2. Understand your Worth
How could we ever expect anyone to stand up and advocate for their needs if they don’t feel inherently good about themselves? Without that firm belief, what are they advocating for?
Do we try and garner support for a cause we don’t believe in?
Then how can we start advocating for our needs if we don’t believe ourselves worthy of those needs?
Small children are profoundly impressionable. Their brain structure in infancy is comparable to an empty sponge—poised to soak up information from their surroundings.
But their malleability doesn’t end with their intellect. Children are absorbing everything: from language, to emotions, to behavior, to perceptions about themselves and others.
Everything is taught to children—whether good or bad, intentional or unintentional. And one of the things being taught is whether or not a child has worth.
Children frequently receive “evaluative” responses in their childhood:
- “You’re a good boy”
- “Good girls don’t pull hair”
And from those statements, we learn to equate our mistakes and successes with our inherent worth.
By the time we become teenagers, we believe our worth is negotiable. We have received thousands of nicks and cuts that have marred our self-worth, and we carry around a big bag full of criticisms that we periodically take out to cut and bruise ourselves with.
Even worse, we empower others: friends, parents, teachers, to dictate our worth.
- I am good because I’m an ‘A’ student; I am bad because I’m a ‘C’ student.
- I am good because I look like a model; I am bad because my nose is too big.
The Solution: Understand the Divine Nature of Your Worth
The truth? Our worth has nothing to do with our actions or behaviors on Earth.
“None of us come to this earth to gain our worth; we brought it with us.”Sheri L. Dew
Read that again.
Our worth isn’t negotiable. It was bestowed on us whole and complete.
- Life is not a race that separates the “Haves” and the “Have-nots”.
- We are not in a competition to obtain a limited amount of worth.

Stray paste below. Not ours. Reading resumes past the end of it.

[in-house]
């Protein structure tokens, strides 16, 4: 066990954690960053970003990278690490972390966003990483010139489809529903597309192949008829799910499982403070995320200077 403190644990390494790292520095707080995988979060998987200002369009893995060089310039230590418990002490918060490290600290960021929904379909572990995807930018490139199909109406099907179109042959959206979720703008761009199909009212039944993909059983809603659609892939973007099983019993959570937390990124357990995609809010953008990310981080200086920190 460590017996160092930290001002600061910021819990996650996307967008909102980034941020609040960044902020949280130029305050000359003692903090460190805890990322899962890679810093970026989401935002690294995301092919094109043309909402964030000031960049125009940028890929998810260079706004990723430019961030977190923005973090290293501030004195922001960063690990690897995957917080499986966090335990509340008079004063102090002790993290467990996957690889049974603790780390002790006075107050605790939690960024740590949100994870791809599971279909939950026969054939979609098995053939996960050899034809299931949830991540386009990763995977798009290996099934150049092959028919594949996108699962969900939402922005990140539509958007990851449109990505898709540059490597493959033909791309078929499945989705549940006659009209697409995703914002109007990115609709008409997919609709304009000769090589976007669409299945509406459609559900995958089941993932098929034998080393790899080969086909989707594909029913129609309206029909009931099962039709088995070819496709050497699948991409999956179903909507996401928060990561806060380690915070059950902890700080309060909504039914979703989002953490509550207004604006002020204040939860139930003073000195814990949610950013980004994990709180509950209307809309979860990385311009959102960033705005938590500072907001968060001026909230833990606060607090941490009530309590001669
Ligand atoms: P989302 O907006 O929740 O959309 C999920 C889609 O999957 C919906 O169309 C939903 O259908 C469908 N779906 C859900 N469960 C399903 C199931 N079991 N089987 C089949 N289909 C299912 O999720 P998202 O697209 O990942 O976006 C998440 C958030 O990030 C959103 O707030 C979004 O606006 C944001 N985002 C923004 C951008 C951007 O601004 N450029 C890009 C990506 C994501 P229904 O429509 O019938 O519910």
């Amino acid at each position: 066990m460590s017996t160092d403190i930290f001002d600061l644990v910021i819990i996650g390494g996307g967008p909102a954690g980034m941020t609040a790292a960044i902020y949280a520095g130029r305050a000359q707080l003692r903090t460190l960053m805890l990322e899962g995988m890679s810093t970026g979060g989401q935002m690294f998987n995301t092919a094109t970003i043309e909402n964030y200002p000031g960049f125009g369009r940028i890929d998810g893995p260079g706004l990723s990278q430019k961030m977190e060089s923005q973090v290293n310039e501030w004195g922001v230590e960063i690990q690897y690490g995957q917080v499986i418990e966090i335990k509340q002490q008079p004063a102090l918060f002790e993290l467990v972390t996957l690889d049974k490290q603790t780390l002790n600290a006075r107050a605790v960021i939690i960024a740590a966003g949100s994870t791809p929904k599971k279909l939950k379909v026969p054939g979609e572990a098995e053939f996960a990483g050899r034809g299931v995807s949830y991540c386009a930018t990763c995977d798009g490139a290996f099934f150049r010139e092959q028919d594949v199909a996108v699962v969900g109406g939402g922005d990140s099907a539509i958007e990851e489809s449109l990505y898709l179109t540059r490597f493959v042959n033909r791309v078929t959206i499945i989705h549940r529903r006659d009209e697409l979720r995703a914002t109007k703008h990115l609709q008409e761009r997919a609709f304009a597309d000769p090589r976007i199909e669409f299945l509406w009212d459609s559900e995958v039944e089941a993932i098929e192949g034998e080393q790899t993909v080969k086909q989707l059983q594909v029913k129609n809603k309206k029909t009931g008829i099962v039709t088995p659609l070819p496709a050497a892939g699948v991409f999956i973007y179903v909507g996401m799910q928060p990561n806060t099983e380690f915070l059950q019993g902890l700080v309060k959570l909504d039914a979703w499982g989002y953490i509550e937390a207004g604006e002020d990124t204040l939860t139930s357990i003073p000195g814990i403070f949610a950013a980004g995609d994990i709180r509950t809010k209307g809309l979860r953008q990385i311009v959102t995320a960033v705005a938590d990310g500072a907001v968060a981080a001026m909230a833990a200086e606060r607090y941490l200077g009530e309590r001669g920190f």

- Most importantly, no one else assigns or dictates our worth.
We are all human. As such, we are all children of God. That Divine nature is what determines our worth, nothing else. And that worth is complete, unalterable, and equal to—not greater or less than—everyone else.
3. Believe in the value of your needs
The equality of our Divine nature that we all share also means no one’s needs are greater or less than anyone else’s.
We joke around with the idea of “First-world problems”: “My bottled-water is too expensive”, “I scratched the back of my new iPhone”, “My neck hurts, I need a massage”.
But, when it comes to legitimate needs, the reality is, a need is a need.
Too often we believe our needs are less important than others, and often discredit them so greatly that they are completely ignored until they grow into a crisis of need.
Yes, we may sometimes need to distinguish needs from wants, but when it is legitimately a need, then no one individual’s is less significant than another’s.
Have you ever found yourself poised to ask someone for help, and then they tell you a big problem they’re struggling with? Then, when they ask you what it was you were going to say, you reply, “Oh nothing. It doesn’t matter.”
Why do we do this? We’re going to leave our needs unfulfilled because it appears to be less serious than the one it’s standing next to?
Needs need to be met, period. And if we can’t fill them ourselves, we need to seek help.
The problem is, we discredit our needs. We tie them to our flagging self-worth: “My needs aren’t as important as so-and-so’s needs”. This is inherently incorrect. Your needs are just as important, they’re just different.
The Solution: Stop determining the worth—or lack thereof–of your needs.
When we participate in the scenario described above, do we ever stop to think, maybe helping with someone else’s needs is the exact act of service that person needs to forget their own troubles?
“…the happiest people I know are those who lose themselves in the service of others…”Gordon B. Hinckley
Who are we to deny someone the potential happiness they can reap from helping us?
If we can honestly, truly believe that we all possess equal worth as sons and daughters of God, the next step is to believe that our needs possess similar worth.
Then, and only then can you learn to speak up for yourself—to advocate for your needs.
Now We Are Prepared to Learn Self-Advocacy
Only after we learn to practice these three integral things:
- Stop speaking negatively of ourselves
- Believe we are endowed with innate worth
- Understand that our needs also have value
…will we have a strong enough foundation that we can unlock self-advocacy.
When we advocate for ourselves, we recognize and accept that we need help, that we are worthy of help, and identify who can help us best. Then, and only then, are we able to unlock our potential and achieve happiness.